After months of teaching eighth graders both in person and through a computer screen, Michele Curay-Cramer breathed a sigh of relief Wednesday — for her school, her district. and so many of her fellow teachers.

Like tens of thousands statewide, they might soon get their coronavirus shot.

“Honestly, I’m a little stunned,” said Curay-Cramer, an English teacher who leads the 940-member teachers association in the West Chester Area School District. “It’s been such a long time — it has to sink in.”

Nearly a year since the pandemic upended the education system, Gov. Tom Wolf announced that educators would be eligible to be vaccinated as early as next week, the latest step as Pennsylvania inched closer toward a measure of normalcy.

Wolf delivered the news at a Harrisburg briefing the day after President Joe Biden directed states to prioritize teachers for vaccination and said that inoculating teachers and staff was “an important step to getting students back into the classroom safely.”

Though schools can still make their own decisions about when and how fully to reopen, Wolf said the move should help alleviate teachers’ concerns about returning to the classroom. “If you’ve been offered a vaccine,” he said, “you ought to be willing to go back to school.”

While Philadelphia — which is administering doses independently — has already started vaccinating teachers, most Pennsylvania educators were not eligible in the first phase as the state targeted residents over 65 and others with high-risk conditions.

» READ MORE: As the Philly School District struggles to reopen, some city charters have brought kids back. But they haven’t rushed it.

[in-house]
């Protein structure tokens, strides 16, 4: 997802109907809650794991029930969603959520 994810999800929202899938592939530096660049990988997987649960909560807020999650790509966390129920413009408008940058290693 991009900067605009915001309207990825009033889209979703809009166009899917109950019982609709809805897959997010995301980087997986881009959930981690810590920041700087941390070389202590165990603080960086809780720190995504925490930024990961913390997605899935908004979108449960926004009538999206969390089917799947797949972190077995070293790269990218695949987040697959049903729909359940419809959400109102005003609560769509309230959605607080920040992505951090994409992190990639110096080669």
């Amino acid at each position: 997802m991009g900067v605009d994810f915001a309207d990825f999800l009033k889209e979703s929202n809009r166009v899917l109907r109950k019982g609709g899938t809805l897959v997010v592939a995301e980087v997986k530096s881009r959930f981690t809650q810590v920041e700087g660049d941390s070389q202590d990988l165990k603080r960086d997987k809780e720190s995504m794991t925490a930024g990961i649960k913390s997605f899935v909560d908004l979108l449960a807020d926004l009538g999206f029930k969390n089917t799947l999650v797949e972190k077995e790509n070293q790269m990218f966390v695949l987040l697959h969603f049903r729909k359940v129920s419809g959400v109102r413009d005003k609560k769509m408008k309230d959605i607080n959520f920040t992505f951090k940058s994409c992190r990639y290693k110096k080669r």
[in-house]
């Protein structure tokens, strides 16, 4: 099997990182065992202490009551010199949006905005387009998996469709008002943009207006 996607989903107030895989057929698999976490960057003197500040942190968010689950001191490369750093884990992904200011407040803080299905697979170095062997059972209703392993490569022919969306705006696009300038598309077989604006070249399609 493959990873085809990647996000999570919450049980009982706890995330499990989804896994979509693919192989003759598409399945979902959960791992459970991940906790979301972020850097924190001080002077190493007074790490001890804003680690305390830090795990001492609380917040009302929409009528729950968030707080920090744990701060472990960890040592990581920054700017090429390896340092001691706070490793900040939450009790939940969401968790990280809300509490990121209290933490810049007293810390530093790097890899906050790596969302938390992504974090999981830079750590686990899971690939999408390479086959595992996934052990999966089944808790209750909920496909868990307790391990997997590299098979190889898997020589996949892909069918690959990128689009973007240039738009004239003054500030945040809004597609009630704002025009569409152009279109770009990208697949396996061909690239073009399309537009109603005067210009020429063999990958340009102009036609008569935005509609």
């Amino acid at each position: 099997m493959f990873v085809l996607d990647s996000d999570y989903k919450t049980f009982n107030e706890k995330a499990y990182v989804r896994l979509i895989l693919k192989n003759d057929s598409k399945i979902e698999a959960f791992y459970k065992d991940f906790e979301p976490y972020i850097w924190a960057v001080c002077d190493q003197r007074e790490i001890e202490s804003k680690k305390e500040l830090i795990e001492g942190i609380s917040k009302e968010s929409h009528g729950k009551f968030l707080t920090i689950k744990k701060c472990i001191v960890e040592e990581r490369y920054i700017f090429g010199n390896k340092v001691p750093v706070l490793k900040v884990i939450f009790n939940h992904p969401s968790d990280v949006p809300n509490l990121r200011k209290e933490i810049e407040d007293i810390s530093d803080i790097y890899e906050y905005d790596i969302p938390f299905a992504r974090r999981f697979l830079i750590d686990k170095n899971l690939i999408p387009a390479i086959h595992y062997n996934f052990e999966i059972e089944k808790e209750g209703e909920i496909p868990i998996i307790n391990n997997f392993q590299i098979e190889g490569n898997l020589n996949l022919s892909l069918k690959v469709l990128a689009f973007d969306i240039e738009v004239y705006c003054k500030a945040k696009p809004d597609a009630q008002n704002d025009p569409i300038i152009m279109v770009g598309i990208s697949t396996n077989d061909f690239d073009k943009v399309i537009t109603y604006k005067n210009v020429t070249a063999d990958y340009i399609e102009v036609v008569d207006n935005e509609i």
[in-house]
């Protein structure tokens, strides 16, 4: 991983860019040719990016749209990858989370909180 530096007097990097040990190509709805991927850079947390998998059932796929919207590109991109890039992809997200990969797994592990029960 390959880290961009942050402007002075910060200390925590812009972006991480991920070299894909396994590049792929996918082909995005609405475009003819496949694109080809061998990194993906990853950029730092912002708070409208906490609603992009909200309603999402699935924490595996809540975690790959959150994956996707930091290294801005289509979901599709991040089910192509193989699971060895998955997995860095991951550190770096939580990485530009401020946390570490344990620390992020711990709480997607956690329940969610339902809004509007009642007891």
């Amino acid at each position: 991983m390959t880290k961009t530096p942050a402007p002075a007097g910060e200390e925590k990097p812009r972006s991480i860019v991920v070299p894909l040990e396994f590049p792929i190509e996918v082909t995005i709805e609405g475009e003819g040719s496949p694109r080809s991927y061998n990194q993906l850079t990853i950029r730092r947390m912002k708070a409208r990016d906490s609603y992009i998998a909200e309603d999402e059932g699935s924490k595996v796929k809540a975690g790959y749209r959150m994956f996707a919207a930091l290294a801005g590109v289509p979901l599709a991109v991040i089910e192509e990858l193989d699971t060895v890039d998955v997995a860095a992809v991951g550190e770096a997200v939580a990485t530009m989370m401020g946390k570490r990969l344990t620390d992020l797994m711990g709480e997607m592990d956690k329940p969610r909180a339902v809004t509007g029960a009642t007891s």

But the approval last weekend of the one-shot Johnson & Johnson vaccine enables the commonwealth to focus on educators without slowing the timetable for other residents to get their shots, Wolf said.

Pennsylvania expects to receive 94,600 Johnson & Johnson doses and will distribute them to educators, Wolf said — prioritizing those working with students in elementary schools, students with disabilities, and English-language learners. An additional 30,000 Johnson & Johnson doses will be going to pharmacies, and early-childhood workers will be able to access those, Wolf said.

Pennsylvania will distribute the doses to the state’s Intermediate Units — the regional education entities — which will work with local pre-K-12 schools to identify educators interested in receiving the vaccine. Among the staff included in the priority group are bus drivers and other support staff. Vaccinations will start March 10 at the IUs, and will be administered with the help of the Pennsylvania National Guard.

With an estimated 200,000 school staff statewide, according to Wolf, not all educators will be able to get the new vaccine in the first round. But, the governor said, “We should have enough vaccines to cover the entire education community, private and public, by the end of March.”

» READ MORE: Chester and Delaware Counties consider relaxing distance guidelines to teach more students in schools